Out to Change the Way We Work
Brendon Schrader, ’01 MBA, had the career he wanted.
After finishing the Carlson Part-Time MBA Program, he had joined 3M, where he was overseeing marketing for the company’s Post-it brand and managing his group’s U.S. agency partnerships. He was on a healthy, logical professional trajectory.
“But at the same time, I had this idea I just could not get rid of and wanted to give it a shot,” he says.
While using various consulting firms, creative agencies, and staffing firms, Schrader discovered what he saw as a gap in the talent landscape: There wasn’t a reliable, credible, and affordable source of experienced workers with nuanced marketing skills.
So in 2006, he left 3M and launched Antenna, a Minneapolis-based firm that connects companies with experienced marketing consultants. With clients that include the likes of General Mills, Cargill, and UnitedHealth Group, a pool of nearly 100 active consultants, and the type of revenue growth that’s repeatedly landed it on lists of fastest-growing firms, Antenna has established itself as a reliable—and flexible—source of marketing expertise.
Introducing The Way We Work
Now Antenna is partnering with the Carlson School of Management to lead the conversation about the evolving nature of work amid the rise of the gig economy, a growing appetite for remote and flexible work arrangements, changing employee demographics, and new technology.
The Way We Work, a new series hosted at the Carlson School, will convene business leaders, academic experts, human resources professionals, individual employees, and independent workers for speaker events and discussions. It kicks off Friday, with Nicholas Whittall, a managing director at Accenture, addressing “The Changing American Workplace.”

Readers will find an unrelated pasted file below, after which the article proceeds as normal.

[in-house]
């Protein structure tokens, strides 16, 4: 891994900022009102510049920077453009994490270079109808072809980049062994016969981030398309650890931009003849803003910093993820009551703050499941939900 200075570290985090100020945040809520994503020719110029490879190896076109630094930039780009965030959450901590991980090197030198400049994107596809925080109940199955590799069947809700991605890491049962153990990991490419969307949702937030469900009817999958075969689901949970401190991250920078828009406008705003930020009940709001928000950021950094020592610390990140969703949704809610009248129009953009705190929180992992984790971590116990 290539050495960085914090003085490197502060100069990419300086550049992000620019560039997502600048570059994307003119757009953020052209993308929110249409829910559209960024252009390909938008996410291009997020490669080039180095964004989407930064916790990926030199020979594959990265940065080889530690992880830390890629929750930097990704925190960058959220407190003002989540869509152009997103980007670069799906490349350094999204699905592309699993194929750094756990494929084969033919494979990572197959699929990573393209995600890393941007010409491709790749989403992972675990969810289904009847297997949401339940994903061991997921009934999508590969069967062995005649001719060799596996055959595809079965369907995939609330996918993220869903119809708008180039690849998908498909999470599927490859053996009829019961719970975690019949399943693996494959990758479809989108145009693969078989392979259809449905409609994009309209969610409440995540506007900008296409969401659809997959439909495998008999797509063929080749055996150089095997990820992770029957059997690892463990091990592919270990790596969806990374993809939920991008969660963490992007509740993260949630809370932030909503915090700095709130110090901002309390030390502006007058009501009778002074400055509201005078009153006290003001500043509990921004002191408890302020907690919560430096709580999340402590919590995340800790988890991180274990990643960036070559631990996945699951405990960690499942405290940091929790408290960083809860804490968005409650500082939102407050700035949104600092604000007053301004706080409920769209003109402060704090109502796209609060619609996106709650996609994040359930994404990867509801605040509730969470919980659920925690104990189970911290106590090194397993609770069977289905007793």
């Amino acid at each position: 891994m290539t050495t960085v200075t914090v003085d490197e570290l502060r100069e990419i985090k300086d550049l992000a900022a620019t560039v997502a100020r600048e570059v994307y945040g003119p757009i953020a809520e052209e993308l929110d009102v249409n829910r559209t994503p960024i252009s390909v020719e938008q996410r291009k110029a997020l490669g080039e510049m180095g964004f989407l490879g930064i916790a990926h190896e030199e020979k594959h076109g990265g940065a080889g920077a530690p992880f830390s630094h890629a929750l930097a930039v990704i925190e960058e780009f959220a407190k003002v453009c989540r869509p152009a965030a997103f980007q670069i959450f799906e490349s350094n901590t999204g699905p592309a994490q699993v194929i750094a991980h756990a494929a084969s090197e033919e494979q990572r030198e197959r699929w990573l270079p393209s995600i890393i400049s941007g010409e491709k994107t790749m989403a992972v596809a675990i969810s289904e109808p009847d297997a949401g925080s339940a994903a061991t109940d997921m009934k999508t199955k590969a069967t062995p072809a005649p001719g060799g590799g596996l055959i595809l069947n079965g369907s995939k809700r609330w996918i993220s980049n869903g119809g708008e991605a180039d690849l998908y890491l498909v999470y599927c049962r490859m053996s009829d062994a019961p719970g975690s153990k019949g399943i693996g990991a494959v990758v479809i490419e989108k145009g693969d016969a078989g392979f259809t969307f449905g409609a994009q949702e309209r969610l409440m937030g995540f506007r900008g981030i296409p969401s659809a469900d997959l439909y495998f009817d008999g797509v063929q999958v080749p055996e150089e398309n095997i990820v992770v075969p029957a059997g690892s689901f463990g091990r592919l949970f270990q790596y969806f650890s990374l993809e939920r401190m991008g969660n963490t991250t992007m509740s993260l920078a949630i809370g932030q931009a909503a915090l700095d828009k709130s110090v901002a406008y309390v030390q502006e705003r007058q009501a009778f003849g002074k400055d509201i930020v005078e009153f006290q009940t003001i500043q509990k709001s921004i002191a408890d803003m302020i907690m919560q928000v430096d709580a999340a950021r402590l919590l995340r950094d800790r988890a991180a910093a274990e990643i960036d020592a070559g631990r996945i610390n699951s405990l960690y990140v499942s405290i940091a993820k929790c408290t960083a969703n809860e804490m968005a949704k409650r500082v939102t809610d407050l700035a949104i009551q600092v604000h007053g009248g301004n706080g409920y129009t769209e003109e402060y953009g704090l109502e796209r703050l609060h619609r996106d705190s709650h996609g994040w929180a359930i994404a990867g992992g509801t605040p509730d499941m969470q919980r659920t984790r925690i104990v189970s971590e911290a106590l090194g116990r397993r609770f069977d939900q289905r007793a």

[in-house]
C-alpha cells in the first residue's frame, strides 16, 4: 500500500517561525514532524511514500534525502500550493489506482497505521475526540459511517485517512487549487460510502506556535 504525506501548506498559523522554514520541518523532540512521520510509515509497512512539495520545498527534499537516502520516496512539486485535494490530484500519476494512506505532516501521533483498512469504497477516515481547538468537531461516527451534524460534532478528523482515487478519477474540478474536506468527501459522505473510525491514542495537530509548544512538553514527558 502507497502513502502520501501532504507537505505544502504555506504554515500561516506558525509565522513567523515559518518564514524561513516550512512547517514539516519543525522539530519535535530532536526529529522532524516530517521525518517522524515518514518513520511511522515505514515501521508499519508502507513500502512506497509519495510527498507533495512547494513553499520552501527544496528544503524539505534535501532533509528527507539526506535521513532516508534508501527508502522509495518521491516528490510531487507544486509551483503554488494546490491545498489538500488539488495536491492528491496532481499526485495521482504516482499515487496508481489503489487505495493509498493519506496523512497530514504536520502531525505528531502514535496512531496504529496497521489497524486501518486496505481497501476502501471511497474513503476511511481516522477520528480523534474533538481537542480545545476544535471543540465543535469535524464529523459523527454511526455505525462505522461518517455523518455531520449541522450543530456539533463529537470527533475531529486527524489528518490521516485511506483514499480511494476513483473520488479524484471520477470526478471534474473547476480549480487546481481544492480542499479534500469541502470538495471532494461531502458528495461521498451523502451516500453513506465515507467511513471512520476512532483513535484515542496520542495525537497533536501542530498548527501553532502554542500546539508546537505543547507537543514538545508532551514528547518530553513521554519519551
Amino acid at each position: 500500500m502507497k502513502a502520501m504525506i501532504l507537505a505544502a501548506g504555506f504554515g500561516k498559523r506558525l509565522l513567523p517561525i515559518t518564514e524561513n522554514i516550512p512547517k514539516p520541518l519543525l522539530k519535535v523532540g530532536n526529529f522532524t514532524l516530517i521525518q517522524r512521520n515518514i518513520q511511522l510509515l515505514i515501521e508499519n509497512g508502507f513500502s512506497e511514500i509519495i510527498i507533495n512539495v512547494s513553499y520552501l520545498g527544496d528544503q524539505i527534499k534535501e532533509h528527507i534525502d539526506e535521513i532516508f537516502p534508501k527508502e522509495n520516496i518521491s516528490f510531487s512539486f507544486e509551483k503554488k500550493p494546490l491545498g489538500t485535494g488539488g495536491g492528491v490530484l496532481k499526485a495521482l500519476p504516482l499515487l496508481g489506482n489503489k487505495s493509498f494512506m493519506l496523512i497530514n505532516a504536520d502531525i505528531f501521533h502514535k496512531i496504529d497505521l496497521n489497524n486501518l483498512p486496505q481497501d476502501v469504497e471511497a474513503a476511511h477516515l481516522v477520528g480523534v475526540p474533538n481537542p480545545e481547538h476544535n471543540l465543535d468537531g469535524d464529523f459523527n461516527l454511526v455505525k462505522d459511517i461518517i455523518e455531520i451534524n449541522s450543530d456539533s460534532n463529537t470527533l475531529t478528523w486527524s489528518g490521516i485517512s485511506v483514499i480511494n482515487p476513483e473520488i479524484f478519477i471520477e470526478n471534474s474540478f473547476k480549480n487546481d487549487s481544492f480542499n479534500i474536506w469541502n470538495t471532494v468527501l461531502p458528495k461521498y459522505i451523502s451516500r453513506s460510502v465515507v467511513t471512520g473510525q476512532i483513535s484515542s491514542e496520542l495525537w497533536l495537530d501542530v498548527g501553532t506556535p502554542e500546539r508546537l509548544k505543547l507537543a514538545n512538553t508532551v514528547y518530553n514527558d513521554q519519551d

“Our goal with this series is essentially to help both employers and employees navigate the future,” says Schrader, who will moderate Friday’s discussion. “We’re hoping to bring in the best and brightest people to talk about these topics, to have panel discussions and dialogue, and start to build that conversation here in this community in a way that hasn’t happened before.”
Today’s workers seeking control, flexibility, and balance
The growing prevalence of freelance workers—last year, research by Intuit and Emergent Research predicted 43 percent of the U.S. workforce would be part of the gig economy by 2020—meshes nicely with Antenna’s business model.
Schrader sees three broad reasons why more workers are opting for freelance arrangements:
- Control over the type of work they do and how they do it
- Flexibility to work when they want
- Balance “to integrate work and life better”
“We really want to help people do work they love,” he says, “but also the work they love on their terms. And that’s what’s core to our business model: helping people work in a way that fits their life, fits their ambitions, and fits the type of work they want to do.”
Schrader says that model works well in the marketing world, where new digital tools and technologies are driving change at a rapid pace. “If you haven’t worked in the discipline of marketing and you don’t understand the nuances of the subject matter, such as content marketing, analytics, marketing automation, or whatever it might be, in my view you have a hard time identifying the right talent that can solve a client’s problem,” he says.
Or, as Jennifer Laible, ’98 BSB, ’02 MBA, and Antenna’s president, puts it, “we were built by marketers, for marketers.”
‘People build businesses’
Schrader and Laible met in Managerial Accounting class when they were both young professionals in the Part-Time Program. They stayed connected and came together in 2012, when Laible was looking for a change after spending 15 years in strategy and business development roles at Fortune 100 companies and Schrader was in search of someone to help him scale up Antenna.
Since then, the company’s revenue has grown over 30 percent year over year, surpassing $10 million in 2016.
“It always helps when companies are interested in what you’ve got to offer,” Laible says. “But, mostly, I really think it’s the people. People build businesses; they don’t build themselves. We have an amazing team at Antenna and that makes all the difference.”